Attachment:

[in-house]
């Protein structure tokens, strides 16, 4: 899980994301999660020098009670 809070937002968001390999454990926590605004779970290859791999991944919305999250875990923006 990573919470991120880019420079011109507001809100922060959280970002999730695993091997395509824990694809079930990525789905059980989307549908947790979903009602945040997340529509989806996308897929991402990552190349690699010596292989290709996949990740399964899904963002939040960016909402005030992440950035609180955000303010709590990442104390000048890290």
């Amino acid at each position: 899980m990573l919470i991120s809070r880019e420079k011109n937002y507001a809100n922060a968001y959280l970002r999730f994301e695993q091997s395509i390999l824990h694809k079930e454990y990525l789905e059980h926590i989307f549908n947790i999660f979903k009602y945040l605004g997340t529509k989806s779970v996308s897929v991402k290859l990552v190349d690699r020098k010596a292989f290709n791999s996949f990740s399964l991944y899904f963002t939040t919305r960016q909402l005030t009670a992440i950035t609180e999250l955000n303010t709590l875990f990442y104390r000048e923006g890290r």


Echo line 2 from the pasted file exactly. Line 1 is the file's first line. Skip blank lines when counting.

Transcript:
């Protein structure tokens, strides 16, 4: 899980994301999660020098009670 809070937002968001390999454990926590605004779970290859791999991944919305999250875990923006 990573919470991120880019420079011109507001809100922060959280970002999730695993091997395509824990694809079930990525789905059980989307549908947790979903009602945040997340529509989806996308897929991402990552190349690699010596292989290709996949990740399964899904963002939040960016909402005030992440950035609180955000303010709590990442104390000048890290």